Jack Smith Wants to Censor FBI Interviews in Donald Trump Case

The chief prosecutor in Donald Trump‘s classified documents case wants to censor FBI interviews with the former president’s personal assistant so that Trump supporters cannot uncover the names of potential witnesses.

Special Counsel Jack Smith also wants to censor the search warrant for the assistant’s phone and Apple iCloud before the warrants are released to the public.

Smith previously told Judge Aileen Cannon that he fears witness intimidation from Trump supporters if the information becomes public.

Trump is facing 40 federal charges over allegations he retained classified papers after leaving the White House in January 2021 and then obstructed efforts by authorities to have them returned.

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Former President Donald Trump at a Get Out the Vote rally at Winthrop University on February 23 in Rock Hill, South Carolina. Trump has pleaded not guilty in federal court in Florida with illegally hoarding…

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Smith was replying to an application for discovery material made by Walt Nauta, Trump’s personal assistant. Nauta is charged along with Trump with obstructing federal officials who demanded Trump return classified documents he removed from the White House after he lost the 2020 presidential election. Nauta has also pleaded not guilty.

Newsweek sought email comment on Wednesday from attorneys for Trump and Nauta.

In a document filed in court on Tuesday, Smith listed more than 20 sets of documents that would have to be either completely sealed, or redacted or censored.

By making the application, Smith offered a glimpse into the evidence the government holds in what has been a tightly controlled case.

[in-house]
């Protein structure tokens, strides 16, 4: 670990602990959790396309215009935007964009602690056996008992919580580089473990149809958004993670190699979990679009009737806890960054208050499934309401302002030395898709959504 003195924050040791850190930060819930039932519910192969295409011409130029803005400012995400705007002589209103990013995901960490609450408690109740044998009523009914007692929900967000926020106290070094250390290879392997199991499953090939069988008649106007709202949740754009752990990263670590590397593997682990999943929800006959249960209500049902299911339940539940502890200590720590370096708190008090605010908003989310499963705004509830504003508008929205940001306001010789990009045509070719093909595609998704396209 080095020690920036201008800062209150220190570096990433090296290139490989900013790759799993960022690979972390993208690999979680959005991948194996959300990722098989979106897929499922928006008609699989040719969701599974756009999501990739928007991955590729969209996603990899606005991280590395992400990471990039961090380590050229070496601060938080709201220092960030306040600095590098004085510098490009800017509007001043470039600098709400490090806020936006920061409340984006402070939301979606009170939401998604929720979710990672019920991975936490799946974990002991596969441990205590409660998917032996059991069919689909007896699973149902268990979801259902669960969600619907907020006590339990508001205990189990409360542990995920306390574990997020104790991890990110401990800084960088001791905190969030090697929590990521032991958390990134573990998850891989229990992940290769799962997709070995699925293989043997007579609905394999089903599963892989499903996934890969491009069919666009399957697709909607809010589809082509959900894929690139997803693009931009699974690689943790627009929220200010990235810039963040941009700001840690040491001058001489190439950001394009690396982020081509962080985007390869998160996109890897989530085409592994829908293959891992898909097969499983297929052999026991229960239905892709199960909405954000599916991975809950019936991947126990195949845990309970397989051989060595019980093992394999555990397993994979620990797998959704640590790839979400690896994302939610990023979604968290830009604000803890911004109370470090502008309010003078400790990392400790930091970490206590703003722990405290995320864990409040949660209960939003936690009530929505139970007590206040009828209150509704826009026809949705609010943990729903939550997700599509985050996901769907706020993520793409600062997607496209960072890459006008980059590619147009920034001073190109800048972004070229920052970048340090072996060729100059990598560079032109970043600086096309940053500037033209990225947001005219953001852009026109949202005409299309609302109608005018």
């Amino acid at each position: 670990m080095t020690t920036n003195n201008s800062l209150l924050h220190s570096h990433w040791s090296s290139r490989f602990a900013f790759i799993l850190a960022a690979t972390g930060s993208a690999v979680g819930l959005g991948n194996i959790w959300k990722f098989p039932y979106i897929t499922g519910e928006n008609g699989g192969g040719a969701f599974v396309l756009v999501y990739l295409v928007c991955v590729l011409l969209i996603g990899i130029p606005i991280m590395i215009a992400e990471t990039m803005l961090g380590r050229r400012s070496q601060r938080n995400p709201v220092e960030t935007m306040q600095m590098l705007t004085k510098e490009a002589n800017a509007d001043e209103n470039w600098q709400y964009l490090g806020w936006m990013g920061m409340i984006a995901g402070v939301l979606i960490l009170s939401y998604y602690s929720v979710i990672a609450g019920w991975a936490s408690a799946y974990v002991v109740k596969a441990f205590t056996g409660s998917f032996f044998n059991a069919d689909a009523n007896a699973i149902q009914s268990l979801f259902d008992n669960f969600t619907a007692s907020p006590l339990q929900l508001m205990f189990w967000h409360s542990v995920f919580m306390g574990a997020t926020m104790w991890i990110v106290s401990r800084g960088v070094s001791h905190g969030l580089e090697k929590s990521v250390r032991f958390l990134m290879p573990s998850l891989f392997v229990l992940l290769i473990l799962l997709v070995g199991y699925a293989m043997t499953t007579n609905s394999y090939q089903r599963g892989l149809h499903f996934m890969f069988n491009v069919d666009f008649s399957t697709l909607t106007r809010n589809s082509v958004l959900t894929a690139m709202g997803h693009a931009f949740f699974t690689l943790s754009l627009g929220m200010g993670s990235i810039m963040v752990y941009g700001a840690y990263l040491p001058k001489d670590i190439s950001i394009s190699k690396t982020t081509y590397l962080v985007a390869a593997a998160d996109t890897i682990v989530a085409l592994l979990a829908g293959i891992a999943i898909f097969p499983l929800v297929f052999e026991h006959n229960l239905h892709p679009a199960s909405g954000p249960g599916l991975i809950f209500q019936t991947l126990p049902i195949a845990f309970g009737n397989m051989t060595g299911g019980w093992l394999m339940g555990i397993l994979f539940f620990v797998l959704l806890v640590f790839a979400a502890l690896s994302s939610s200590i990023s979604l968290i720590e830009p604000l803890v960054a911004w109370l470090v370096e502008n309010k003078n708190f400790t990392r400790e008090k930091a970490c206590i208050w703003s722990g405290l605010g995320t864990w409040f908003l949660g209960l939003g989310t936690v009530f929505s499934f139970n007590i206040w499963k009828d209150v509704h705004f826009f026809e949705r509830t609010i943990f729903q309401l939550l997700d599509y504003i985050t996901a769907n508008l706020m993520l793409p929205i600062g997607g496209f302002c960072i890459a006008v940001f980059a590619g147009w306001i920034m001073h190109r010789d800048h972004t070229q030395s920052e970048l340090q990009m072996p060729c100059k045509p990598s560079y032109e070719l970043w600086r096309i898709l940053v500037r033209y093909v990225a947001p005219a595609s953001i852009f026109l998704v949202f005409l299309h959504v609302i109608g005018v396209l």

Smith’s latest application to censor or seal documents only relates to investigation material not the thousands of pages of classified documents and other presidential material found at Trump’s Mar-a-Lago estate in Florida.

His application includes a request to redact the transcripts of interviews the FBI conducted with Nauta, as well as Nauta’s grand jury testimony, before the transcripts become publicly accessible.

Smith proposed limiting the FBI transcripts “to specific pages and portions related to proposition for which defense cites to exhibit, incorporating the Government’s proposed redactions to those pages.”

The application was made by attorneys Jay I. Bratt, David V. Harbach and Anne P. McNamara on Smith’s behalf.

The documents in the case have to be redacted because of the need for “witness safety” and because they contain “potential witness names” and “references [to] other non-public potential Government witness names and testimony,” the prosecution document says.

Prosecutors are also seeking to censor search warrants for Nauta’s Apple iCloud and his phones, as well as the names of FBI agents included on the search warrant for Mar-a-Lago.

The grand jury testimony and FBI interview with at least one other potential witness should be completely sealed from public view, Smith said in his application.